The Process - “Thwack”: One team member used the word “thwack” to describe how she experienced her colleagues’ reactions when she proposed a new idea. All members of the collective shared the pain of being met with strong resistance from colleagues, and resonated with the feeling of being “thwacked.” We found that the power of “thwack” needed to be put to good and productive use. The women learned to “thwack” with awareness - using the strong energy to clarify their individual talents and roles. In an attempt to be collaborative, each partner had marginalized her individual creativity, playful zany energy, and leadership.
The Art/Aesthetic: This group expressed a preference for work that was elegant, hip, urban, gender neutral, and simple. Since they were a team of visual and special artists, we decided to use exercises that elicited words - a less known, less trained form of expression. We used their words, phrases, and color palette to create the poetry painting.
The Client - Mediation Firm: All graduated from the same professional training institute.
The Problem: After several years in business, the partners lost enthusiasm for their business and no longer felt the sense of purpose they had when they established the firm. The administrative duties and structure of the organization kept them from connecting with each other and sharing passion for the work. It was as if they were “drifting” apart, both professionally and emotionally.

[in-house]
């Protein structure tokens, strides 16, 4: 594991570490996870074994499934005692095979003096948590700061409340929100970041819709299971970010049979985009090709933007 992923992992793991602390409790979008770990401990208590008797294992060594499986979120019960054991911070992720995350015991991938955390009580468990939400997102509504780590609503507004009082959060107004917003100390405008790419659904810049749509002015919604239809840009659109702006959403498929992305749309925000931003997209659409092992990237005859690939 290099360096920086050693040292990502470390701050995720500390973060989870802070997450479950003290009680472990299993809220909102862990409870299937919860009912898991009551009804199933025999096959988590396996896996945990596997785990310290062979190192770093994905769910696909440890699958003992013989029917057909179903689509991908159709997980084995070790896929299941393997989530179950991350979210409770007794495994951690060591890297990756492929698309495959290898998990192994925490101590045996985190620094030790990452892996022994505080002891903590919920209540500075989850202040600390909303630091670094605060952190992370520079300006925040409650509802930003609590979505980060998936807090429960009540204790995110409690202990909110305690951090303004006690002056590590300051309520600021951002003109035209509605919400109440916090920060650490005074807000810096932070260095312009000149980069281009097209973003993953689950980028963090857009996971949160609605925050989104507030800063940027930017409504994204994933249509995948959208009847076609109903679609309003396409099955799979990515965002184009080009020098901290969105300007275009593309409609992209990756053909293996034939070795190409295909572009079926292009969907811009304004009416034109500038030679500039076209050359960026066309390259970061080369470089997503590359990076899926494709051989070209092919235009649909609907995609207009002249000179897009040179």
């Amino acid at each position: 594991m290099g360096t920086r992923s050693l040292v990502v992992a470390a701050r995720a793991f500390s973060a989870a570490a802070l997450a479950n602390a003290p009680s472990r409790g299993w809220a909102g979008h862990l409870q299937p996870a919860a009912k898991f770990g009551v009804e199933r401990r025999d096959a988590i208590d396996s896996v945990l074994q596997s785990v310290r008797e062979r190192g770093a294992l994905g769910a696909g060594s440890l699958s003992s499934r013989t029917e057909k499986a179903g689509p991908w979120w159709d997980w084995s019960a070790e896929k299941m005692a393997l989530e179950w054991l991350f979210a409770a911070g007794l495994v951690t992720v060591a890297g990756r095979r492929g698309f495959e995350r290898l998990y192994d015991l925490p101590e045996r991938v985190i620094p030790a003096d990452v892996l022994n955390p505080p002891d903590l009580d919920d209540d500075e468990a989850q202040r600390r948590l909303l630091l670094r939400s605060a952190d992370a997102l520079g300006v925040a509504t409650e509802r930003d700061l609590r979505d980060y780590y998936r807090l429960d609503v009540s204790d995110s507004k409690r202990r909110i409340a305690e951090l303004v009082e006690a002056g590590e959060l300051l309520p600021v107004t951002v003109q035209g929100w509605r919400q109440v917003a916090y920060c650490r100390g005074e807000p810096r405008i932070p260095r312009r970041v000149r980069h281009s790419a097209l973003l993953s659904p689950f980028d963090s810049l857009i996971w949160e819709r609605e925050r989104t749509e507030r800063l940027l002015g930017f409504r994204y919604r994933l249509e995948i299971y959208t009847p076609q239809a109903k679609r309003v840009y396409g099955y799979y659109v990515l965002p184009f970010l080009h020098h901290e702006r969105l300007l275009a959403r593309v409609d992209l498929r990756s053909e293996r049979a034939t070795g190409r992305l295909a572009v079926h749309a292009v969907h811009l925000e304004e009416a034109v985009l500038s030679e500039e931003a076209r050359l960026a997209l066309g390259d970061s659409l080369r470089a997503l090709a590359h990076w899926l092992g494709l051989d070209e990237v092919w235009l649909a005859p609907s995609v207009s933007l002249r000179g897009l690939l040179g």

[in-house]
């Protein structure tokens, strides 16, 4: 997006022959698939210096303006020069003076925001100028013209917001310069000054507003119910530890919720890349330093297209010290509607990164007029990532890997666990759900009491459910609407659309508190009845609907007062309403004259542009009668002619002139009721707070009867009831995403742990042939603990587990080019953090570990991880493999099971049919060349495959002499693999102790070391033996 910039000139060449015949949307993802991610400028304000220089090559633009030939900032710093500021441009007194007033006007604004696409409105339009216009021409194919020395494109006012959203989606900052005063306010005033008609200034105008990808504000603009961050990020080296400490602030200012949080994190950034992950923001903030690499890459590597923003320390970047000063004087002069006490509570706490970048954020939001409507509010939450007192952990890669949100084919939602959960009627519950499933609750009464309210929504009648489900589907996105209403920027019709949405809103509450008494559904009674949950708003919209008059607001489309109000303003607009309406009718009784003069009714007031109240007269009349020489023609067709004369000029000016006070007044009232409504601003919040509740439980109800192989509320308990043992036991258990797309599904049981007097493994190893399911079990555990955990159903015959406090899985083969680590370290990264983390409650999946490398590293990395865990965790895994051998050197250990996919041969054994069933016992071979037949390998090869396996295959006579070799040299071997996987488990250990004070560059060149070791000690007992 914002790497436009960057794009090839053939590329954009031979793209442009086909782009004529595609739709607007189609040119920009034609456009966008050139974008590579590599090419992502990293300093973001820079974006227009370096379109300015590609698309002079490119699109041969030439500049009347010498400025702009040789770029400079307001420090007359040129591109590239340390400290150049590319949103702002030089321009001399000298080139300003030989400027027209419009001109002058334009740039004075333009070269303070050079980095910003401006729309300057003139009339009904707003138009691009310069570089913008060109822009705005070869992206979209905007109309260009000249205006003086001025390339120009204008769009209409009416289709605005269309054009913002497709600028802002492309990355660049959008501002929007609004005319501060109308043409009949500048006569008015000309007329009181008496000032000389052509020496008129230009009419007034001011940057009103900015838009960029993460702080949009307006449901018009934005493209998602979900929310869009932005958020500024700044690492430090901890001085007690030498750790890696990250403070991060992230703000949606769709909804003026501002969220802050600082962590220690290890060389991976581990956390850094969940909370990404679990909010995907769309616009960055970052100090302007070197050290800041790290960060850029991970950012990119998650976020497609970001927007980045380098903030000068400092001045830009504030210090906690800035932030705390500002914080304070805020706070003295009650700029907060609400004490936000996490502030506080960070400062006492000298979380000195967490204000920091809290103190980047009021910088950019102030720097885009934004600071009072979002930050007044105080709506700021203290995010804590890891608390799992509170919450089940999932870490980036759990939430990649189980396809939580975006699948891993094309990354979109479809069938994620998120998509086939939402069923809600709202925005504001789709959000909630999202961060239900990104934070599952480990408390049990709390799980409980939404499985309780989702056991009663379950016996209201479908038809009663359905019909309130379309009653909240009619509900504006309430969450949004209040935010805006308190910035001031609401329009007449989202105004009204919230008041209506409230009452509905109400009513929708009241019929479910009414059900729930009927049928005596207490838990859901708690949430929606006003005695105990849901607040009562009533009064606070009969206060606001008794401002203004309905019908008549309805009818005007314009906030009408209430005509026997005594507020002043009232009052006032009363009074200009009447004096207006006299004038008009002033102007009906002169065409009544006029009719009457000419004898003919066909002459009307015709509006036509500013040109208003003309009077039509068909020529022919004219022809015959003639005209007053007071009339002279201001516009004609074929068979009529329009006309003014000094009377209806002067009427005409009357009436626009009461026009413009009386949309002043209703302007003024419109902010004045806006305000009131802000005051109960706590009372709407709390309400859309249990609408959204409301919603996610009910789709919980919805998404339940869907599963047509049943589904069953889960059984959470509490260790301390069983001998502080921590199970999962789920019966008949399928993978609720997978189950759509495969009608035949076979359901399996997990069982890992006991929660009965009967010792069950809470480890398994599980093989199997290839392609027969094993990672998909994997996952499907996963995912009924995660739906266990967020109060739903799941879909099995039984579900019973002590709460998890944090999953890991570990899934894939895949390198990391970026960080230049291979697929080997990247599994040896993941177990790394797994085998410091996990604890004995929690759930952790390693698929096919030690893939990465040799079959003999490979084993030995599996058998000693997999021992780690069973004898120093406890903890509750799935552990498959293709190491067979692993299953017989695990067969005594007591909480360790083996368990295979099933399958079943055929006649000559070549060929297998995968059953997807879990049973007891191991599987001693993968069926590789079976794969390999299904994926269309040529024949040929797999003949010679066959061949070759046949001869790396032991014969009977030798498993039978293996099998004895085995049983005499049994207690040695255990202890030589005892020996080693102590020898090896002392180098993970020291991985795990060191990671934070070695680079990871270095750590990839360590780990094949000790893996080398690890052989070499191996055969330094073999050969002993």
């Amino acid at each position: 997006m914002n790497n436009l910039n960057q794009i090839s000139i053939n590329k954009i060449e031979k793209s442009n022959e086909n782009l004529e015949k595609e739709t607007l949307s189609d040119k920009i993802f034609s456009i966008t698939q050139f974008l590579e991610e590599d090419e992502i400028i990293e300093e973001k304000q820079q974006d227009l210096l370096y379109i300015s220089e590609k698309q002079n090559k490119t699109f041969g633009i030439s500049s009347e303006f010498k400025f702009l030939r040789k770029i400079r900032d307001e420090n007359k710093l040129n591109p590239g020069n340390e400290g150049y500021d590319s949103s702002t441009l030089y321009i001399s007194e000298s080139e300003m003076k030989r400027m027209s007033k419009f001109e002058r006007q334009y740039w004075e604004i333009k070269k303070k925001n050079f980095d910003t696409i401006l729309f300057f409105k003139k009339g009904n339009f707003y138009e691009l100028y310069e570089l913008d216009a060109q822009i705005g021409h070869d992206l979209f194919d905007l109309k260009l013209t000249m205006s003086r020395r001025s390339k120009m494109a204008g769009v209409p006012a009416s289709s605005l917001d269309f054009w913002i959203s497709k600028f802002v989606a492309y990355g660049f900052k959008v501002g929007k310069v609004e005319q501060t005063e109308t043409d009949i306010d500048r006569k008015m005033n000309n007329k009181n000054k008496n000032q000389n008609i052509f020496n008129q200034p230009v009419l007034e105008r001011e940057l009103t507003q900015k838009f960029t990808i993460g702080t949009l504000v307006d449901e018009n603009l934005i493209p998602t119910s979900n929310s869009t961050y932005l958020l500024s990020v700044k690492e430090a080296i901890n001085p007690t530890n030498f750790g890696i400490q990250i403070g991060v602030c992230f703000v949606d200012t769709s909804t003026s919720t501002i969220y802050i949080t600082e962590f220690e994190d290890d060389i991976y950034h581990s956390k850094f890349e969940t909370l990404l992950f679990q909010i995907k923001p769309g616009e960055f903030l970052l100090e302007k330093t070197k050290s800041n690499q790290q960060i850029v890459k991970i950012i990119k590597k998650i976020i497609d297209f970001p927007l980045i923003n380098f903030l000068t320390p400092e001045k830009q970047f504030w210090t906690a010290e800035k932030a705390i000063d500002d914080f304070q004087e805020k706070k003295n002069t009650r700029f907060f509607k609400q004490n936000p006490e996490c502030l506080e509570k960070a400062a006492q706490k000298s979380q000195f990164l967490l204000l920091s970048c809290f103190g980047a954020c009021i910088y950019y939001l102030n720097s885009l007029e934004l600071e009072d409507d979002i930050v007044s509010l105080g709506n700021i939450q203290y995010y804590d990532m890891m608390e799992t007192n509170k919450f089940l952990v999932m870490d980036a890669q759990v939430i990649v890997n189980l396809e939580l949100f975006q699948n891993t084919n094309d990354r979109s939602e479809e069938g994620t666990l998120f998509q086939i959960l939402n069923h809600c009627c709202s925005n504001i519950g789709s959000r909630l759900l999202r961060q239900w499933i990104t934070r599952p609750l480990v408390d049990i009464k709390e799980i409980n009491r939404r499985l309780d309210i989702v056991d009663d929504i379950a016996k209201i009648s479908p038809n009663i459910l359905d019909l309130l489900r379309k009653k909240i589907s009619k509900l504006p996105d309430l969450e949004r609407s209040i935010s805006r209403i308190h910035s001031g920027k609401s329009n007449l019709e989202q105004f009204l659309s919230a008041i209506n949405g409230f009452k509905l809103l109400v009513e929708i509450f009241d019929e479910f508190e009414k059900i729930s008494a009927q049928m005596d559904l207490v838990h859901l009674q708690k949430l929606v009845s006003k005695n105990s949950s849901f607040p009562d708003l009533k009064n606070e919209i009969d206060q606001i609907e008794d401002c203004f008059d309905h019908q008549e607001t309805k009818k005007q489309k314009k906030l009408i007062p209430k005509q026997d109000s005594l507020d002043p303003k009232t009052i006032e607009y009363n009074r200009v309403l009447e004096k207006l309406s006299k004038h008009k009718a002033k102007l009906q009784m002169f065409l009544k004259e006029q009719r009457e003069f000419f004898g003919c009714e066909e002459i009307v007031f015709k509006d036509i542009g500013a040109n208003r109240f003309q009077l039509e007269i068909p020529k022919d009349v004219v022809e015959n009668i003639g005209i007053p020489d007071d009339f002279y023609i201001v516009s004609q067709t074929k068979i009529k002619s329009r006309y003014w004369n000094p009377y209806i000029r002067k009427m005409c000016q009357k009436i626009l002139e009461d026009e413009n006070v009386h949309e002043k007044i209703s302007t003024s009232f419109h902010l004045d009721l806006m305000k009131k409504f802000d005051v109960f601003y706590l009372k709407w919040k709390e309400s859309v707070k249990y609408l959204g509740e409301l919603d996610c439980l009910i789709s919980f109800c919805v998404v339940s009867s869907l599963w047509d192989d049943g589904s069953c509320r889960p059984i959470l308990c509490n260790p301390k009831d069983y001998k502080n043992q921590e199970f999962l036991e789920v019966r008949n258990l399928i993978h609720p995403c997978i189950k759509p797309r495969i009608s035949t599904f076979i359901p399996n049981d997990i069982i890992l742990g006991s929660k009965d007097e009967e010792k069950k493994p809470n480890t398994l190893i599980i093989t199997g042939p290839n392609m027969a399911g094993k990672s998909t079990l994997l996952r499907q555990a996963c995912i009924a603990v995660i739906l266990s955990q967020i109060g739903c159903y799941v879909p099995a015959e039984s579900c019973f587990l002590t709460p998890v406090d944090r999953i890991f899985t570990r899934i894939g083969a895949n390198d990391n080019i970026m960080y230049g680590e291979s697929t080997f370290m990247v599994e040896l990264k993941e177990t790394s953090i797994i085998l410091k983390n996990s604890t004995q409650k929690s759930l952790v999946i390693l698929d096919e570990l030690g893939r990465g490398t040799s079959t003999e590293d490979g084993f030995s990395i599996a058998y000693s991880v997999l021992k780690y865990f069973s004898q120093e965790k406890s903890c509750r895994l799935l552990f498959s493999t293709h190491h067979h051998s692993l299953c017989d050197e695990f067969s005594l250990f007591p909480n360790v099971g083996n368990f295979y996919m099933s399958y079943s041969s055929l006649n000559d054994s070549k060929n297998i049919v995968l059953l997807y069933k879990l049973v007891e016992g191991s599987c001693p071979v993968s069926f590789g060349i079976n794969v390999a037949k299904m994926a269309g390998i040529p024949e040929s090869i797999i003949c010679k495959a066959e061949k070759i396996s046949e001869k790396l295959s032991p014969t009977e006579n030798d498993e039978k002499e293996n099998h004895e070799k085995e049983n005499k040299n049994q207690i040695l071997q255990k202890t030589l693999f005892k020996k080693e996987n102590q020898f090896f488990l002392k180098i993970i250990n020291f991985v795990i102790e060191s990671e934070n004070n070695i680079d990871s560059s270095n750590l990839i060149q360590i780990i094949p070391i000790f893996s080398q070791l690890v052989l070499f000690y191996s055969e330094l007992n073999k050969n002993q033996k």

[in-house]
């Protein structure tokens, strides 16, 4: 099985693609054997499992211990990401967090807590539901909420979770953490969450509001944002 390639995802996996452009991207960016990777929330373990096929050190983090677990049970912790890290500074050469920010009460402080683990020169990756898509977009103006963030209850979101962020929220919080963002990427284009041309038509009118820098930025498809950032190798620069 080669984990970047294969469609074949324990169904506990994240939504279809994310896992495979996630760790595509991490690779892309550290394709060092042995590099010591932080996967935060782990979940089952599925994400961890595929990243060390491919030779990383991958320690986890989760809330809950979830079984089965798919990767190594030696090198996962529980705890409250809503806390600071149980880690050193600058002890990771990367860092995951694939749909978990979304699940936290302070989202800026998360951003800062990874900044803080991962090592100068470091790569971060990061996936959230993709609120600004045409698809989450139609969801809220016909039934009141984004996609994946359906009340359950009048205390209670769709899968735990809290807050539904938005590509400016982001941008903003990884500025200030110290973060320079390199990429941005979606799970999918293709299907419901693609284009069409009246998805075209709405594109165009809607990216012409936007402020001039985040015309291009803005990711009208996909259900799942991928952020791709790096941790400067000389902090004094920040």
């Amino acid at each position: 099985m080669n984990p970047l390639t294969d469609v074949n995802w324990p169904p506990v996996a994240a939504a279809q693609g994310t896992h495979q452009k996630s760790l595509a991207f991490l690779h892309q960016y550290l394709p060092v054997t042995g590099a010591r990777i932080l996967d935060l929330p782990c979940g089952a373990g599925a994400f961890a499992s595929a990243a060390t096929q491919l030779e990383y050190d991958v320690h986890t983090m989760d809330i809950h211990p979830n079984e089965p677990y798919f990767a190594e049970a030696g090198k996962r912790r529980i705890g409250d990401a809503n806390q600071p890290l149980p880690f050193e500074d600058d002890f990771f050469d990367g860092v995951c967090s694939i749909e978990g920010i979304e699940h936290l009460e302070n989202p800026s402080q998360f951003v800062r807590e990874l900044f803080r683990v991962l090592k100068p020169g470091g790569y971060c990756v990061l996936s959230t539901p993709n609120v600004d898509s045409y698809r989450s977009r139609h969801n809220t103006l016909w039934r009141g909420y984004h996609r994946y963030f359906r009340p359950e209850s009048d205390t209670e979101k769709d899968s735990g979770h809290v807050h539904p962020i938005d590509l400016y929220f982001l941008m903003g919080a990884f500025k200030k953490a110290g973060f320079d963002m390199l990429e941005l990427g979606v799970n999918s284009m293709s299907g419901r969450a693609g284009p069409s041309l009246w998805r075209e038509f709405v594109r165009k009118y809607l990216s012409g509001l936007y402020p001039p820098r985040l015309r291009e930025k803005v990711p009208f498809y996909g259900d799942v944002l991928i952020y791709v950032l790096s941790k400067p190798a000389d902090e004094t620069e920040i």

The Process: During their team building session, the partners discovered the creative potential of their problem by consciously exploring the experience of “drifting” apart. Through that process, they each described a sense of spaciousness and openness, and recognized that unstructured time and open space were essential to their work as mediators. In an attempt to grow the business, they had lost contact with this original inspiration and shared value. Instead, they were stressed by their workloads and pressured for time. We worked together to establish organizational structures that created open space, allowing the partners to stay connected to each other and their unique vision, while supporting the intention to grow their business. Now, when they access open space, they connect not only with each other, but with their values, purpose, and passions.
The Aesthetic: This organization was interested in an abstract painting. They believed that something realistic or figurative might potentially influence their clients’ experiences. To describe their aesthetic, they used the words modern, minimal, and earthy. Panel 1 depicts the structures they’ve created. Panel 2 reminds them of the open space within the structure.
Social Justice Organization
The Client - Social Justice Organization: A nonprofit, human relations organization dedicated to eliminating prejudice, bigotry, and discrimination.
The Problem: While their values include respect, understanding, and empowerment, this volunteer-based training group suffered from burnout, high-attrition, and lack of boundaries. We were called in to help with time management issues and volunteer retention. There were “insider” and “outsider” groups within the team, and a ranking system based on strict adherence to their core values.
The Process - “Include Exclusion”: This group is devoted to the inclusion of socially marginalized voices and groups. By integrating the power and energy of the “excluder,” they found new and creative solutions for dealing with time management, commitment, and volunteerism. It’s the opposite of what is intuitive. Their new concept of inclusion included the ability to make boundaries and to exclude in a compassionate and conscious way.